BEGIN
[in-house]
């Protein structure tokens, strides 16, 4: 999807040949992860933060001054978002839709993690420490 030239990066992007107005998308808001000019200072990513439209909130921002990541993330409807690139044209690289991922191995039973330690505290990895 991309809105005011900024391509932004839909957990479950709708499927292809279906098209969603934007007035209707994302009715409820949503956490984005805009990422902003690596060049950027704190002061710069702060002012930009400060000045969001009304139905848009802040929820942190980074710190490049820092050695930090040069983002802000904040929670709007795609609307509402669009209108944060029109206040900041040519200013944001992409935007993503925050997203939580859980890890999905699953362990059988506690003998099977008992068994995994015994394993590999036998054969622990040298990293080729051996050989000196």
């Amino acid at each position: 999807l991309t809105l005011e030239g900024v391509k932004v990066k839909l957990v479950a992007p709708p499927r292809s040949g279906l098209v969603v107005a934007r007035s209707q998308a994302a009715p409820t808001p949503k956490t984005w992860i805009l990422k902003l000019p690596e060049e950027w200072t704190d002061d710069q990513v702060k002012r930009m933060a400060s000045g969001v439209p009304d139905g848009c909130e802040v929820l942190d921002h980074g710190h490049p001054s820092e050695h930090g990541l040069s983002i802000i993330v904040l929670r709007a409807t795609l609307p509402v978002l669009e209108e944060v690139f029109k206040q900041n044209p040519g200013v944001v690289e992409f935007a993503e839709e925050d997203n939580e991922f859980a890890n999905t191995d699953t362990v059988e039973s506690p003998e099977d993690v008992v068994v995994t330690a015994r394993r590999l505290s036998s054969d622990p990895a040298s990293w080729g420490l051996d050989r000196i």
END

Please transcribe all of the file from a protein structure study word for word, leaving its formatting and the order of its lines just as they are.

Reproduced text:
[in-house]
């Protein structure tokens, strides 16, 4: 999807040949992860933060001054978002839709993690420490 030239990066992007107005998308808001000019200072990513439209909130921002990541993330409807690139044209690289991922191995039973330690505290990895 991309809105005011900024391509932004839909957990479950709708499927292809279906098209969603934007007035209707994302009715409820949503956490984005805009990422902003690596060049950027704190002061710069702060002012930009400060000045969001009304139905848009802040929820942190980074710190490049820092050695930090040069983002802000904040929670709007795609609307509402669009209108944060029109206040900041040519200013944001992409935007993503925050997203939580859980890890999905699953362990059988506690003998099977008992068994995994015994394993590999036998054969622990040298990293080729051996050989000196």
């Amino acid at each position: 999807l991309t809105l005011e030239g900024v391509k932004v990066k839909l957990v479950a992007p709708p499927r292809s040949g279906l098209v969603v107005a934007r007035s209707q998308a994302a009715p409820t808001p949503k956490t984005w992860i805009l990422k902003l000019p690596e060049e950027w200072t704190d002061d710069q990513v702060k002012r930009m933060a400060s000045g969001v439209p009304d139905g848009c909130e802040v929820l942190d921002h980074g710190h490049p001054s820092e050695h930090g990541l040069s983002i802000i993330v904040l929670r709007a409807t795609l609307p509402v978002l669009e209108e944060v690139f029109k206040q900041n044209p040519g200013v944001v690289e992409f935007a993503e839709e925050d997203n939580e991922f859980a890890n999905t191995d699953t362990v059988e039973s506690p003998e099977d993690v008992v068994v995994t330690a015994r394993r590999l505290s036998s054969d622990p990895a040298s990293w080729g420490l051996d050989r000196i």